Any workout you’ve ever done before can probably be done with a kettlebell. And any kettlebell workout you’ve ever done can probably be done without it, so why use one? To be more direct…
What makes a kettlebell any different from a dumbbell?
Well, there is science behind the differences in weight displacement with a kettlebell versus a dumbbell. If you want to read more about how weight displacement affects the muscles and the effectiveness of the exercise, you can read more at, barbend.com. But if you just want to know why to pick a kettlebell over a dumbbell, here is the relevant bit: “[...] A kettlebell’s off-center of gravity can challenge a muscle when loads aren’t a concern — making them a good pick for growth.”
Personally, we like kettlebell workouts, because they get your heart pumping and burn a lot of calories. With a high-intensity kettlebell workout, you can burn around 20 calories per minute or around “400 calories in 20-minutes.” So if you were just enjoying your life this past couple of months, don’t worry, that’s life. As long as you were living and enjoying yourself, you can always step back into your health and fitness routine. Plus the typical interval-training nature of kettlebell workouts means you don’t have to work out for an hour to feel the burn, just 20 minutes should be enough.
Kettlebell Farmers walk. This one is as easy as it sounds, and as challenging as you want to make it. Grab two kettlebells and take a walk. The key take-aways for this exercise is to stabilize your body by engaging your core. While keeping in mind, that while the kettlebells will hang by the sides of your legs, but you don’t want them knocking up against you as you walk. Keep your shoulders pulled back and away from your head (don’t scrunch up). Try walking a distance of 50-100 feet.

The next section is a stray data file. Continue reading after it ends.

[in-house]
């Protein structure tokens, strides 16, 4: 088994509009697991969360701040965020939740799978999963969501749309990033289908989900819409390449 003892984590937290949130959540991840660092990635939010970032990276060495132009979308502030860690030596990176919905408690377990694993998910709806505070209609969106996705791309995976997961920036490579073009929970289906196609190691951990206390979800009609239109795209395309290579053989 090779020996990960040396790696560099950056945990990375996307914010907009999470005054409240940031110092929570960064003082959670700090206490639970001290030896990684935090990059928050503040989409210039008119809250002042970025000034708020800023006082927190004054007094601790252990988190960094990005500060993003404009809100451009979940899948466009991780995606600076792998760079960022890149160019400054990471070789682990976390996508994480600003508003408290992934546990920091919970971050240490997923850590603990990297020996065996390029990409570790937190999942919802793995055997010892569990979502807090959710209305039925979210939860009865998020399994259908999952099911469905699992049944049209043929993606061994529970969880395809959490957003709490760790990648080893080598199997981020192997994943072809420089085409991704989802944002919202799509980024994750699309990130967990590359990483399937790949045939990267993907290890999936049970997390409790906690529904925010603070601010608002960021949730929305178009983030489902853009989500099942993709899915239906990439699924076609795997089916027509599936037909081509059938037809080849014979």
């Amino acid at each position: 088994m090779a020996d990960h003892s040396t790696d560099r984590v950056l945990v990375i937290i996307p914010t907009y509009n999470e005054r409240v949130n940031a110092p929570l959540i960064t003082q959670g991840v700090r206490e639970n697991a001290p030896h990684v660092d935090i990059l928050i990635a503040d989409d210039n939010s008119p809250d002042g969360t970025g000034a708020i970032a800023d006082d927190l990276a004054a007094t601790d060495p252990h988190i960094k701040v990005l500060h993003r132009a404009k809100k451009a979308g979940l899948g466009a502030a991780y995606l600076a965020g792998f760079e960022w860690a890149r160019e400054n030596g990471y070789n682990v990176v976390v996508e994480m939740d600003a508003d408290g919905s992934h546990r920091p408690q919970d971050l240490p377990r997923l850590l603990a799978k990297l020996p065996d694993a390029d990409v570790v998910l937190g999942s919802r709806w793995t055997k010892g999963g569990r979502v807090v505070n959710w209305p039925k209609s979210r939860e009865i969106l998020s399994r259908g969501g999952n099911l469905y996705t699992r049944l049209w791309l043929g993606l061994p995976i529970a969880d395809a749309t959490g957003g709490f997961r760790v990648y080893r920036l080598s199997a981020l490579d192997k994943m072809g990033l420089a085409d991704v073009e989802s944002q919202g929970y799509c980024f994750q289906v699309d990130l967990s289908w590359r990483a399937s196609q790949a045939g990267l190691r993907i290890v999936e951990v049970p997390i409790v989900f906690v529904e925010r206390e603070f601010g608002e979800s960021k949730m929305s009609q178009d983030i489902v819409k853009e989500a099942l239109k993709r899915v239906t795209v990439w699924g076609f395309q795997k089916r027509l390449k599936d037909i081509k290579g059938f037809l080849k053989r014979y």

Figure Eight. Take it back to basketball practice with this move. Get into a good sturdy wide-legged squat and stay there. Weave the kettlebell in between your legs in a Figure Eight motion. Take care to keep the movements fluid. The hand-off should be executed without disrupting the shape or kettlebell. This move is all about control.
Overhead Hold. This one is the easiest of them all, but only in theory. Use this exercise to mentally check in with your body. While holding the kettlebell straight up for 60 seconds with each arm, focus on the mind-body connection. Keep good posture and stay rock-solid.
Kettlebell swings. You know this one, it has you covered in sweat in no time! Your feet should be shoulder-width apart, and it’s absolutely crucial that you are grounded with your core braced. The movement is the combination of a hip-hinge and a table-top position to a standing plank position (arms out long in front of you as you snap the kettlebell up with your hips). The movement of a Kettlebell swing should not resemble a squat.
Seated Russian Twist. Work your entire core with this one. We think using a kettlebell for a Russian twist is a nice way to spice things up. You can keep your heels on the ground or lift them into the air for an extra challenge. Keep your hips and legs still for this exercise, it’s all about the core.
Overhead Push Press. Work your upper body and your lower body at the same time. With your kettlebell in one hand, resting against the back of your wrist, at shoulder height. You’ll dip into a half-squat and then by squeezing your glutes, tensing your lats and core, push up, and power your kettlebell straight-up into the air. You’re following through with the movement by using your shoulders and triceps to slowly (with control) bring the kettlebell back down to shoulder height.
Complete every workout in sets of 3-4. As a finisher go back to the overhead holds and complete some burnout holds. By the time you run through these six workouts, and a burnout hold, you will be 20-minutes in and 400 calories down. Not to mention you should be feeling that euphoric rush of that after-workout dopamine, right about now.